Article Text

TRANSPORT OF SERIOUSLY ILL NEWBORNS USING HIGH FREQUENCY VENTILATION
  1. P Jones1,
  2. N Lode1,
  3. N Pinto Da Costa1,
  4. S Renolleau2
  1. 1Hopital Robert Debre APHP, Paris, France
  2. 2Hopital Trousseau APHP, Paris, France

Abstract

Background and Aims Certain seriously ill infants with refractory hypoxia, being transported to an ECMO centre, cannot be transferred using conventional ventilation and require continued High Frequency Oscillatory Ventilation (HFOV). This requires the simultaneous transport large quantities of air and oxygen with supplementary electricity which is logistically difficult.

Methods Clinical records were reviewed of all infants who were transported using HFOV aged less than 28 days between 1994 and 2007 in the Paris Region. Wilcoxon signed rank tests were carried out using R 2.6.2 software.

Results Of the 17 cases, thirteen were transported using a Sensormedics 3100A ventilator (between 51 and 82 l/min of air and O2 and 880 W of electricity) and 4 using a SLE2000 (40 l/min O2 and 100 W) or SLE2000+ (60 l/min O2 and 100 W). Five had diaphragmatic hernias, four meconium inhalation, three RDS and five septic shock; eleven of the 17 suffered from pulmonary hypertension and required additional nitric oxide during transport. Infants were transferred between 0 and 9 days of life (median 1 day). There were no statistical differences between average blood pressure (49 vs. 52, p = 0.40) and average heart rate (153 vs. 145, p = 0.17) before and after arrival. Five infants died before and during ECMO but none during the transport. A low pH on arrival was not correlated with increased mortality (p = 0.22) but was statistically associated with the use of volume expansion during transfer (p = 0.002).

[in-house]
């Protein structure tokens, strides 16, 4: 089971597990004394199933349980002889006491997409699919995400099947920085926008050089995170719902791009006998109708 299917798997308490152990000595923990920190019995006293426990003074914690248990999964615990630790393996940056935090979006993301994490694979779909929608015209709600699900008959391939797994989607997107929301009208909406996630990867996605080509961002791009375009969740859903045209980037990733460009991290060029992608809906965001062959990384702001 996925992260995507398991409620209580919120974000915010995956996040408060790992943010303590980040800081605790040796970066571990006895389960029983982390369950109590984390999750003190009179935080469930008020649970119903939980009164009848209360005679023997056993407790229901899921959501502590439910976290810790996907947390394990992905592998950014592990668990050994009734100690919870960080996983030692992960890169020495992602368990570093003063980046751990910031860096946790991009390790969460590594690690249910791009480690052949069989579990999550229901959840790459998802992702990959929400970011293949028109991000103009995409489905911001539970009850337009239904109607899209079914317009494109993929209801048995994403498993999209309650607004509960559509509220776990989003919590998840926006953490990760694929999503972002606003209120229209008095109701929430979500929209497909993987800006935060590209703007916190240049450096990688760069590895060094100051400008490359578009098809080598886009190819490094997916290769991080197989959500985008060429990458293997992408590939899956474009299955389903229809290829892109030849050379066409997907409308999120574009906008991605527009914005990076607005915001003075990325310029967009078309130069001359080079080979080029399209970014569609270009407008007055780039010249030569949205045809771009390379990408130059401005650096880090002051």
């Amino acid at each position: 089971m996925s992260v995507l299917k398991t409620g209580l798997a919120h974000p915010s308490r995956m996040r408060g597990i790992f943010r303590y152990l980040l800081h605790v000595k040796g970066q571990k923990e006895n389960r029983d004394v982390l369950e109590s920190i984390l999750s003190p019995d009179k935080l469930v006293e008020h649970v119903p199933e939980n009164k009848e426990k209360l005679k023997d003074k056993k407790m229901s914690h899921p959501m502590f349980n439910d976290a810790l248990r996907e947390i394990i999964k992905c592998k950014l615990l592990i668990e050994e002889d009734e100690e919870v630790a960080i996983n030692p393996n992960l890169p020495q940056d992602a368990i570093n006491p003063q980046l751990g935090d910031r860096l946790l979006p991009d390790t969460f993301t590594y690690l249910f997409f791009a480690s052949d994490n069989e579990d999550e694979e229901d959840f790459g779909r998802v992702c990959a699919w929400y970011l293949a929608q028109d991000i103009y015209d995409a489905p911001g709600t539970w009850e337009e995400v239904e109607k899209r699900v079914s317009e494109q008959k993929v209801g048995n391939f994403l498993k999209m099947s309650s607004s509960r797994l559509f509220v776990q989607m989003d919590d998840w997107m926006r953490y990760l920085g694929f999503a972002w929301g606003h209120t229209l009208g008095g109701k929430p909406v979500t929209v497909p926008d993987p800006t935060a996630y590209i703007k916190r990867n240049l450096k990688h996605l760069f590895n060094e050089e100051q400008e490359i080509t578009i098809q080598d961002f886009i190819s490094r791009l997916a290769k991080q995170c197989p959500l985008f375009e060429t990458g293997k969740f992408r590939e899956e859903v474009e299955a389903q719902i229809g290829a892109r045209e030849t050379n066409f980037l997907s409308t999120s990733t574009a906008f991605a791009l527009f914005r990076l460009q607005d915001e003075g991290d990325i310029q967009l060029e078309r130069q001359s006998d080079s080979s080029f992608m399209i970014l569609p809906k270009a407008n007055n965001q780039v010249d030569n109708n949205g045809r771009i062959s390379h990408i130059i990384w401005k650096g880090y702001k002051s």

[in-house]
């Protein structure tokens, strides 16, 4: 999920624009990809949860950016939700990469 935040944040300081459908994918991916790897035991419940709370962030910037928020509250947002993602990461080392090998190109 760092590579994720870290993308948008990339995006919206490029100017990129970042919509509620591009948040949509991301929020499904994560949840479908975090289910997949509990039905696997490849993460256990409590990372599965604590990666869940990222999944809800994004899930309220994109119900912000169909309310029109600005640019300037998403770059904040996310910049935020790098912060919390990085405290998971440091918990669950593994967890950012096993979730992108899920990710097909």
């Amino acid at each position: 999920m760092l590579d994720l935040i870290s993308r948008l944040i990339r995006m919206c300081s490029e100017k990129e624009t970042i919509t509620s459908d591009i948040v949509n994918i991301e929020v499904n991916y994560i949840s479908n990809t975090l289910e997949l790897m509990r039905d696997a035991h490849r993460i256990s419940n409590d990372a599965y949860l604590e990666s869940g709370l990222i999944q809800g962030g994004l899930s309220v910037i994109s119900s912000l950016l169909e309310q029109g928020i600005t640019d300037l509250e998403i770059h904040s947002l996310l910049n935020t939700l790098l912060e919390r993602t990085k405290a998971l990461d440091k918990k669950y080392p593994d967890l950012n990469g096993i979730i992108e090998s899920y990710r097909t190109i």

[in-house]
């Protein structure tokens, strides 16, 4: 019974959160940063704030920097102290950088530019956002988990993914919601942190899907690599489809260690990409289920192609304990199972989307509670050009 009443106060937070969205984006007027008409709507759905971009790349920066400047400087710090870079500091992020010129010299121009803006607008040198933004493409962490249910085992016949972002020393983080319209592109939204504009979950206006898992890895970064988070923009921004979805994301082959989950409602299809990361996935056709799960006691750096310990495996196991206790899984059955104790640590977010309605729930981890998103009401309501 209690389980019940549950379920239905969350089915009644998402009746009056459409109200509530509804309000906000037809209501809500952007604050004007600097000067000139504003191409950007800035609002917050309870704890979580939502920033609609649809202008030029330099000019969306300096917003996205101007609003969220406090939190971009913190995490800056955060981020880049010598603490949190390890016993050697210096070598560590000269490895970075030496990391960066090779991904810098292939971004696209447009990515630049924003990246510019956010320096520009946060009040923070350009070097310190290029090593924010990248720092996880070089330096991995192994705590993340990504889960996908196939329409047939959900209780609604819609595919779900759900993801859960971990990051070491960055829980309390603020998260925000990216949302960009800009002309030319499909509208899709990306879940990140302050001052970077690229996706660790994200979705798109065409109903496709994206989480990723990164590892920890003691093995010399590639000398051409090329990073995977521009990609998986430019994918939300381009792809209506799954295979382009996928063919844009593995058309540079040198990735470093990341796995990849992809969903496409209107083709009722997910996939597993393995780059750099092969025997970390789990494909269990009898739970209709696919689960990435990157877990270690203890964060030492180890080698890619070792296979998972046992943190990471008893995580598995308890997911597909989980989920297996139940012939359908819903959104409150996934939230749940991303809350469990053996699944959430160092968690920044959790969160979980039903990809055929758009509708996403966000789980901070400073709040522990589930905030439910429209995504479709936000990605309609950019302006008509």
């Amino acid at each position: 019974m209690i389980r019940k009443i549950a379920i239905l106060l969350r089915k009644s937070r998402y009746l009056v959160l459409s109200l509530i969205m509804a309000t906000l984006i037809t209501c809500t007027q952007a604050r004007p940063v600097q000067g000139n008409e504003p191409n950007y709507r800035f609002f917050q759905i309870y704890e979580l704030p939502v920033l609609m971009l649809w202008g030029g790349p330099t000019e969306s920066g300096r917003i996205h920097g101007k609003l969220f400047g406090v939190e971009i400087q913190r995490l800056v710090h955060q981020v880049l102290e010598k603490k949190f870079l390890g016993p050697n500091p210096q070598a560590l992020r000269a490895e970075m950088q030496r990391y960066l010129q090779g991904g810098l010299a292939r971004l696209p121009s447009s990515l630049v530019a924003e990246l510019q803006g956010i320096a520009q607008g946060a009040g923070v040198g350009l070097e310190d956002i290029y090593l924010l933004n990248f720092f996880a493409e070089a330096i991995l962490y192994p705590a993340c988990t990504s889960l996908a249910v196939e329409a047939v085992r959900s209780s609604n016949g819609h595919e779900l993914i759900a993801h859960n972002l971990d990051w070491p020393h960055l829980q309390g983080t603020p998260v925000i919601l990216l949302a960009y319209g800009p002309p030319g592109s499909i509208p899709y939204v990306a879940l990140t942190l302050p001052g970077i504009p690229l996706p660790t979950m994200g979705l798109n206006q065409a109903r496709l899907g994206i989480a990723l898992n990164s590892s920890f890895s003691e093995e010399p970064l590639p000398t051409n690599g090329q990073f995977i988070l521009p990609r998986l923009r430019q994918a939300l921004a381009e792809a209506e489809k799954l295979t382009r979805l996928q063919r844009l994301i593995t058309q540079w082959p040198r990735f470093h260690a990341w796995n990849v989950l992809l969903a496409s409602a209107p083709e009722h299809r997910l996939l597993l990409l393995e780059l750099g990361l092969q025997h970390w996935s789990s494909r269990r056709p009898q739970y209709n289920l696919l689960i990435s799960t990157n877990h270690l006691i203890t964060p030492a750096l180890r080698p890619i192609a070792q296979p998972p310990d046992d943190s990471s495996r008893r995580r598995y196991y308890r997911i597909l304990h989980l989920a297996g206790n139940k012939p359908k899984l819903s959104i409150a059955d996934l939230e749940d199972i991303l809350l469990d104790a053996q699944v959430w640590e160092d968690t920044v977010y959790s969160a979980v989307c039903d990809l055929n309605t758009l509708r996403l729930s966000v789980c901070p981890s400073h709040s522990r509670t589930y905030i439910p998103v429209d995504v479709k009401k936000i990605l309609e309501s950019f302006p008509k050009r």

Conclusions Overall mortality was 29% but technically the transfers were feasible and the prospect of non-transfer is frequently associated with certain mortality.

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